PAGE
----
6. enezdez

    enezdez TPF Supporters Supporting Member

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    Good Stuff Thanks @smoke665 for the conversational topic!
     
  7. Derrel

    Derrel Mr. Rain Cloud

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    There is no "ideal distance" for a light placement, except the one that most closely matches your desired lighting result. There is a LOT of on-line nonsense about lighting, promulgated mostly by talking heads on YouTube,and in blogs, but the real test of light placement is the actual result. If the light looks good, then it is good. Seriously.

    You have to be aware of the Inverse Square Law, and how rapidly light falls off when the light is placed close to a subject; there must be 10,000 videos where some id'jot says that, "Light is soft when it's placed close to the subject, so position the light very close to the subject for the softest light." Well, okay, but, uh...that also means that the closely-place light's intensity falls off at an almost astronomical rate, and less than two feet from the "bright side" of the subject, the lighting could easily be three to four stops darker! So...yeah...How far away the light is positioned depends....on a lot of factors. YOU get to decide how far to position the light from the subject, and higher-level mathematics are not the way to evaluate how far away the light ought to be.

    Not trying to poke too much fun, but applying the Pythagorean Theorem to light placement is a boneheaded thought. Euclidean Geometry and photographic lighting using studio lighting gear...kind of like applying Newton's law of Motion to the speed at which one ought to lift a beer glass to one's lips...what is the ideal amount of force and speed to pound down that beer but good???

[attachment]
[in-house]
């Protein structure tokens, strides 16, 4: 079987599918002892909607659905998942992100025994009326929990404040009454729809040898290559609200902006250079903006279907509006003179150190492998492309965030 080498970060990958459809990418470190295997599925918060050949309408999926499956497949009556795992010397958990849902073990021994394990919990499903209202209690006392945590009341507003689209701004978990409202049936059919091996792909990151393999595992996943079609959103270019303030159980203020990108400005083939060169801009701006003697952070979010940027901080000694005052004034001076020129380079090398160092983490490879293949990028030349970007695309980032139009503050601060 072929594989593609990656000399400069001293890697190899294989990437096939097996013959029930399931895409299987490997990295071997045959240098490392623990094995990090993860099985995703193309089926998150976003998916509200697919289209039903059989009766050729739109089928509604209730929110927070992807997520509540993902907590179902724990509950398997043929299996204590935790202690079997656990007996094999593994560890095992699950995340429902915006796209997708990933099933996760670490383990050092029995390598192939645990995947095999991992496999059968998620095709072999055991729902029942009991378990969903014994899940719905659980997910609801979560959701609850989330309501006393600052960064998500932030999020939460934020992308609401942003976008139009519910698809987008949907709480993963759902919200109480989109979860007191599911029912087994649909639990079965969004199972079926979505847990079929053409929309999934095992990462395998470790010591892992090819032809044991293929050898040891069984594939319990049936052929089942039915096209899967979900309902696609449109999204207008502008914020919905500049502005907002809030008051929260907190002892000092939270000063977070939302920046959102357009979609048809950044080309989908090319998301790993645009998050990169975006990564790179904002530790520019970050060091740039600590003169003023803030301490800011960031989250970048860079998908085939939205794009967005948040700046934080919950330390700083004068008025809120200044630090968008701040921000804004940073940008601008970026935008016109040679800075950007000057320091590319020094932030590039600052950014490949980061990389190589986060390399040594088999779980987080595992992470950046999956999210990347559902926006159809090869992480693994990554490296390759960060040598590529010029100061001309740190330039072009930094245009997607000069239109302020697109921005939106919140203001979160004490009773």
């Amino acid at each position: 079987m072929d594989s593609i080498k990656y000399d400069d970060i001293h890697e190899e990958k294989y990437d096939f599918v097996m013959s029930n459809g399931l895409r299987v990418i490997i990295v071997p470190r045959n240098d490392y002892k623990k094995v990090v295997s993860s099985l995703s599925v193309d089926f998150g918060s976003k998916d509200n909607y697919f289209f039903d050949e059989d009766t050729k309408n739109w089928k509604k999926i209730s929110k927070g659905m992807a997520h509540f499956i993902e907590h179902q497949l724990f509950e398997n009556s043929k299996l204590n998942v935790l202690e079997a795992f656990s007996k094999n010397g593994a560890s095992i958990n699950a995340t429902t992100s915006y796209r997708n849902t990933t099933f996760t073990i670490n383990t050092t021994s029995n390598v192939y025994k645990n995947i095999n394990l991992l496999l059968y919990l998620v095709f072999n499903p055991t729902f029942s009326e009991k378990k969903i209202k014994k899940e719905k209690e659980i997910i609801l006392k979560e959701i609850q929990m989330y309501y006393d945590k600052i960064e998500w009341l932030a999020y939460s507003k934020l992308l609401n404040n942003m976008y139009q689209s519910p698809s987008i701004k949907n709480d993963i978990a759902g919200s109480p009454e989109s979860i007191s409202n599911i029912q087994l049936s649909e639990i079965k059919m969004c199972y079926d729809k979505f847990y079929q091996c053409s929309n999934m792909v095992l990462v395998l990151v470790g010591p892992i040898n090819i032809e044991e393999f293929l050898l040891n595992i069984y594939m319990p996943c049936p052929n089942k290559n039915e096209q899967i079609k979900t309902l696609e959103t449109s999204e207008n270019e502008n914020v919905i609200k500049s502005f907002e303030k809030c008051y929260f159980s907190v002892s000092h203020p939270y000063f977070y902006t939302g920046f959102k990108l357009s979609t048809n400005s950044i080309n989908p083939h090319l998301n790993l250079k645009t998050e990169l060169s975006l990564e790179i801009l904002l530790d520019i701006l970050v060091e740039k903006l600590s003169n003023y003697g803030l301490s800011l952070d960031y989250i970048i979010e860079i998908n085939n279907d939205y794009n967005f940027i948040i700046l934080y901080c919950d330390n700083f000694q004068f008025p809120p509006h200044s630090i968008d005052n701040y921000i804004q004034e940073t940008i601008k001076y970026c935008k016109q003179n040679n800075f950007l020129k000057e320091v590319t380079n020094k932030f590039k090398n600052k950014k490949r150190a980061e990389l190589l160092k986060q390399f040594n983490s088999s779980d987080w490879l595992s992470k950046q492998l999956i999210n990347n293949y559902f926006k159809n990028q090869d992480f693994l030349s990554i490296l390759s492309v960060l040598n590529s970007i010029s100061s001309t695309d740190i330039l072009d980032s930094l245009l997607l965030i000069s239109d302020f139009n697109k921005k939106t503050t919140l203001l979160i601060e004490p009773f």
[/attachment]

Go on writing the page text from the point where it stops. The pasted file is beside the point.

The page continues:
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  8. smoke665

    smoke665 TPF Supporters Supporting Member

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    As with certain other things one should use slow and steady motions when drinking beer. To much speed can cause things to slosh out of control. :barbershop_quartet_member:

    Agree with you on the exact placement of the light. It's possible my title didnt convey the question correctly, but as I said earlier I was curious as to the application of the theorem to an octabox vs a square or rectangular soft box. I think all agree the exact placement is the one that fits for your shot. While I don't calculate or use math, the spot I first instinctively place my light happens to be very close to the theorem results and using Tirediron's low estimate of 1.5 would also be very close. As you say the final location may or may not be in that spot.
     
  9. Derrel

    Derrel Mr. Rain Cloud

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    The actual look and "feel" of lighting changes, based on the distance from the light, to the subject. The same
    light modifier can give a variety of lighting "looks". Distances between three feet and 12 to 15 feet can make a lot of good photos with many
    Modern modifiers. Reducing the distance to a simple 1.5x formula leads to one, specific, generalized
    Lighting effect. Always using a 4-foot softbox at 6 feet is the height of playing things safe.